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Organised crime and corruption



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P R E S S R E L E A S E

STATEMENT BY THE DEPUTY OPPOSITION LEADER IN THE SENATE AND SHADOW ATTORNEY-GENERAL, SENATOR PETER DURACK, Q.C.

"The threat posed by organised crime and official

corruption is one of the most serious Australian society

has ever had to confront," the Shadow Attorney-General and

Deputy Leader of the Opposition in the Senate, Senator

P'eter Durack, said today.

"Yet in the face of this clearly identified national

crisis, the Hawke Government has failed to produce the

national response so urgently required.

"Despite the firm assertion of the Prime Minister in

May that an effective national crimes commission would be

operating by the beginning of next year, the Government's

proposal for a crimes authority is currently bogged down

in the Labor Caucus.

"The Attorney-General is battling to salvage something

respectable and workable in the face of a coalition of back­

bench forces determined on major changes.

"It is rapidly getting to the stage -where we should be

asking not when but if Australia will ever see an effective

organisation set up to combat the menace of organised crime."

Senator Durack today brought an urgency motion before

the Senate calling on the Hawke Government to establish a

national crimes authority without further delay.

"The Fraser Government put legislation through the

Commonwealth Parliament last year to establish a National

Crimes Commission but it has never been proclaimed by Labor,"

he said.

"jhe Opposition has been prepared to give the Government

time to consider its approach to this crucial problem and we

have not been dogmatically insisting on adherence to every

aspect of the Crimes Commission legislation.

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24/83

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"But the community can no longer be asked to tolerate

the shifts and starts, delays and indecision whic)^ has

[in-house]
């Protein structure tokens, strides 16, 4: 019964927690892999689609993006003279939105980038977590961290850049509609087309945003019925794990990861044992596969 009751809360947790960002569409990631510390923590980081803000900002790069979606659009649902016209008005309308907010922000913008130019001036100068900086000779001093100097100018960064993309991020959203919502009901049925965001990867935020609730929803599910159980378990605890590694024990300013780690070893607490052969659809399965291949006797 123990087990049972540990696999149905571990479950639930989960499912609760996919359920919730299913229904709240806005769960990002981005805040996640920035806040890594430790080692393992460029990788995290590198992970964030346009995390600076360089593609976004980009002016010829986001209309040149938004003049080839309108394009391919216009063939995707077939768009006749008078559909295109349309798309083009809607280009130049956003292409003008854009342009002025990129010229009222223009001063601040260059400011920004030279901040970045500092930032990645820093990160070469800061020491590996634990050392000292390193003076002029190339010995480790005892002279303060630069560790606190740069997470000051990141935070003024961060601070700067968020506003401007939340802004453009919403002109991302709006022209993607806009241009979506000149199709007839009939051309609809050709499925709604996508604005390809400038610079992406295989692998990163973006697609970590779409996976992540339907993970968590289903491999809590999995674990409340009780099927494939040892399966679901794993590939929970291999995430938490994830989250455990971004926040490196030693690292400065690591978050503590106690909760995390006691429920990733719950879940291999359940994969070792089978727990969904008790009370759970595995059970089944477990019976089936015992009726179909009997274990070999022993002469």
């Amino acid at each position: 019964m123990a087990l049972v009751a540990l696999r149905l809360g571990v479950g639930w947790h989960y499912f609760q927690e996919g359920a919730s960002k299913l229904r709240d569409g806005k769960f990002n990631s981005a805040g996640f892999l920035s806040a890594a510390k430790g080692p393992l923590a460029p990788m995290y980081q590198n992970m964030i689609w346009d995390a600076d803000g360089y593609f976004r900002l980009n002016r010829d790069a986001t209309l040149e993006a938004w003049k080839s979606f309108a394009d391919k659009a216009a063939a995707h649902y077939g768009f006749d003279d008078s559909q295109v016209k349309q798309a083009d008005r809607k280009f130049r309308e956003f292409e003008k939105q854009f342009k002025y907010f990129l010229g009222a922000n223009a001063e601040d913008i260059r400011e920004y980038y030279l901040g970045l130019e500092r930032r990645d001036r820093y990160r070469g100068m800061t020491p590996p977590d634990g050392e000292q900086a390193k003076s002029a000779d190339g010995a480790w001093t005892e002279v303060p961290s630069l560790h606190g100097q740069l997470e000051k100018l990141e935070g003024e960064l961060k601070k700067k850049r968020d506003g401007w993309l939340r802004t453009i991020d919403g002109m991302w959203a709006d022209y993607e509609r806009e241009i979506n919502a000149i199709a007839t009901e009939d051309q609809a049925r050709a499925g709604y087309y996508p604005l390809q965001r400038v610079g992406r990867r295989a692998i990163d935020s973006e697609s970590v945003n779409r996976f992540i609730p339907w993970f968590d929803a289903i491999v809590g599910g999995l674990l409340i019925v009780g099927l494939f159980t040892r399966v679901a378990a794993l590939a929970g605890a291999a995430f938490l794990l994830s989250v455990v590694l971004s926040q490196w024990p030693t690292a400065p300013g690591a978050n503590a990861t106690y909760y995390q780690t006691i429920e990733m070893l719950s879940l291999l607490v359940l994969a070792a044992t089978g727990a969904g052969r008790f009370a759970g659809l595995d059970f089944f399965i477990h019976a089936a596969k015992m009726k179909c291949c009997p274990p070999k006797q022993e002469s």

plagued the Government's consideration of this issue.

"It is five months since the Prime Minister's promise,

three months since a national seminar on the subject and y e t ,

more than half way through the Budget session, Parliament is

yet to see proof that the Government will back words with

action.

The Attorney-General has claimed that we now have the

worst of all possible worlds with a Continuing royal commission

acting as a crimes commission but without the safeguards,

checks and balances which he believes should apply. Today

we have a report that there is likely to be a squabble

between the Attorney and the Special Minister of State for

control of the Government's crime b ody, should it ever see

the light of d a y .

g ,

"Every Royal Commissioner who has investigated organised

crime over recent years has appealed for an initiative by the

national government.

"Last week, Special Prosecutor Redlich added his voice

when he called for a ‘ robust, independent national authority1

to tackle what he believes is a 'national crisis'.

"The former Government did respond to this concern,

not only by legislating for a crimes commission but through

the appointment of special prosecutors and joint task forces.

"The Government's lethargy stands in marked contrast to

that record.

*****

CANBERRA 18 OCTOBER 1983 24/1983

Enquiries: Mr Keith Kessell - 062/73 2026

Printed bv C. J. THOMPSON. Commonwealth Government printer Canberra